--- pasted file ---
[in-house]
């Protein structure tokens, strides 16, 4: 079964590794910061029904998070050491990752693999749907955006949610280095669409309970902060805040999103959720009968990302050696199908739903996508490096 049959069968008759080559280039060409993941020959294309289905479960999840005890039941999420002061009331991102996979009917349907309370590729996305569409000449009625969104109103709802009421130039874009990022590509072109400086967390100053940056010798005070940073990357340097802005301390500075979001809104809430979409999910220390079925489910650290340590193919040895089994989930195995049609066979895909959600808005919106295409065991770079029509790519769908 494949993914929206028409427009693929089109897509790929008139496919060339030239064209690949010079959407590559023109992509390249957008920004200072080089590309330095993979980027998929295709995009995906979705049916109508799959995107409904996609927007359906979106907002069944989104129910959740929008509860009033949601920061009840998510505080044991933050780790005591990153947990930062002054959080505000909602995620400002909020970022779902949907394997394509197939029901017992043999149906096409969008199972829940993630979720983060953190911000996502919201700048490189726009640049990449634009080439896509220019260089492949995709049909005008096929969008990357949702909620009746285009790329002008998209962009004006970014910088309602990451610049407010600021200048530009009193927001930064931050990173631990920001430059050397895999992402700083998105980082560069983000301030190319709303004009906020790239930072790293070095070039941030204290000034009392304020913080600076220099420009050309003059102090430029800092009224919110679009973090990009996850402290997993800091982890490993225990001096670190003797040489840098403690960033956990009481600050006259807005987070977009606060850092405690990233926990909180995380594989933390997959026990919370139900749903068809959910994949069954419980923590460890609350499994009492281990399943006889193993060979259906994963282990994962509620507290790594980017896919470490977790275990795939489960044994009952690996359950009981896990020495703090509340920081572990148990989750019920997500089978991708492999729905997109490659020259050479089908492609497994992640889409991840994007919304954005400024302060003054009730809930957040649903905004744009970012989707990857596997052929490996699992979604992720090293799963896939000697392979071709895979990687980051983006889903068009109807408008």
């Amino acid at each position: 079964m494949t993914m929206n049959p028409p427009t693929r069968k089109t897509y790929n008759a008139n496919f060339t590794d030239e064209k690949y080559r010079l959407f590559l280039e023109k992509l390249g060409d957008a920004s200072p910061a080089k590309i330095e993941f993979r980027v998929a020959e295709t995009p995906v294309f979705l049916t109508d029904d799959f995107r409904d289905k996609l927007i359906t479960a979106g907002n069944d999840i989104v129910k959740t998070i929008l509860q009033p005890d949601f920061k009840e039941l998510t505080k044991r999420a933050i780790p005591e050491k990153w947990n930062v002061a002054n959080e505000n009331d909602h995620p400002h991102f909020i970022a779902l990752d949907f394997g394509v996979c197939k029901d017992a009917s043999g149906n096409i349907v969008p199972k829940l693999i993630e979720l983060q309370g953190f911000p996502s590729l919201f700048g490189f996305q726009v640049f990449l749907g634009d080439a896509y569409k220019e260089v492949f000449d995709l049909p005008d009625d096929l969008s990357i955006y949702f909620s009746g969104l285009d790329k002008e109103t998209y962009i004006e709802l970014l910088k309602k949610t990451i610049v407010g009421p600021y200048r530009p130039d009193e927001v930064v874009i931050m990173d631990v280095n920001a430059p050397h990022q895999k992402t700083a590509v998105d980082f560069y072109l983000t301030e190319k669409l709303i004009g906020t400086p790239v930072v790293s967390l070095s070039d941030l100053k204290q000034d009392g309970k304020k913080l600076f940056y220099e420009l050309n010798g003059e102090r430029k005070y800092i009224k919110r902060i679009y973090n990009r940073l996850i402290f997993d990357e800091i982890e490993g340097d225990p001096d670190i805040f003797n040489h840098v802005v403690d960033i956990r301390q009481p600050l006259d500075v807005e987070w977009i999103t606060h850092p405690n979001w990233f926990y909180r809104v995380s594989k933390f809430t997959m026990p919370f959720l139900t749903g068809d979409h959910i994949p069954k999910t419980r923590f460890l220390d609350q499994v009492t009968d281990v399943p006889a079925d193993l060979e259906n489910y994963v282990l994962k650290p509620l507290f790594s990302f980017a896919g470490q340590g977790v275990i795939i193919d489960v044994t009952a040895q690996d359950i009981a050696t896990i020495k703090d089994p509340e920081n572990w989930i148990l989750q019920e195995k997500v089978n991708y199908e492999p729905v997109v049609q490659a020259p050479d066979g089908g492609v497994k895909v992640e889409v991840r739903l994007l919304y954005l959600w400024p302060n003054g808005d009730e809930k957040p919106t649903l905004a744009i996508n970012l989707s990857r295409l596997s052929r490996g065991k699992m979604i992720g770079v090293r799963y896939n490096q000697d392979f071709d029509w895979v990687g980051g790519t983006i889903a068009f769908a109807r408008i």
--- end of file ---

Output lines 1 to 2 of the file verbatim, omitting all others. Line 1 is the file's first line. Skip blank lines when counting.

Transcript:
[in-house]
């Protein structure tokens, strides 16, 4: 079964590794910061029904998070050491990752693999749907955006949610280095669409309970902060805040999103959720009968990302050696199908739903996508490096 049959069968008759080559280039060409993941020959294309289905479960999840005890039941999420002061009331991102996979009917349907309370590729996305569409000449009625969104109103709802009421130039874009990022590509072109400086967390100053940056010798005070940073990357340097802005301390500075979001809104809430979409999910220390079925489910650290340590193919040895089994989930195995049609066979895909959600808005919106295409065991770079029509790519769908 494949993914929206028409427009693929089109897509790929008139496919060339030239064209690949010079959407590559023109992509390249957008920004200072080089590309330095993979980027998929295709995009995906979705049916109508799959995107409904996609927007359906979106907002069944989104129910959740929008509860009033949601920061009840998510505080044991933050780790005591990153947990930062002054959080505000909602995620400002909020970022779902949907394997394509197939029901017992043999149906096409969008199972829940993630979720983060953190911000996502919201700048490189726009640049990449634009080439896509220019260089492949995709049909005008096929969008990357949702909620009746285009790329002008998209962009004006970014910088309602990451610049407010600021200048530009009193927001930064931050990173631990920001430059050397895999992402700083998105980082560069983000301030190319709303004009906020790239930072790293070095070039941030204290000034009392304020913080600076220099420009050309003059102090430029800092009224919110679009973090990009996850402290997993800091982890490993225990001096670190003797040489840098403690960033956990009481600050006259807005987070977009606060850092405690990233926990909180995380594989933390997959026990919370139900749903068809959910994949069954419980923590460890609350499994009492281990399943006889193993060979259906994963282990994962509620507290790594980017896919470490977790275990795939489960044994009952690996359950009981896990020495703090509340920081572990148990989750019920997500089978991708492999729905997109490659020259050479089908492609497994992640889409991840994007919304954005400024302060003054009730809930957040649903905004744009970012989707990857596997052929490996699992979604992720090293799963896939000697392979071709895979990687980051983006889903068009109807408008």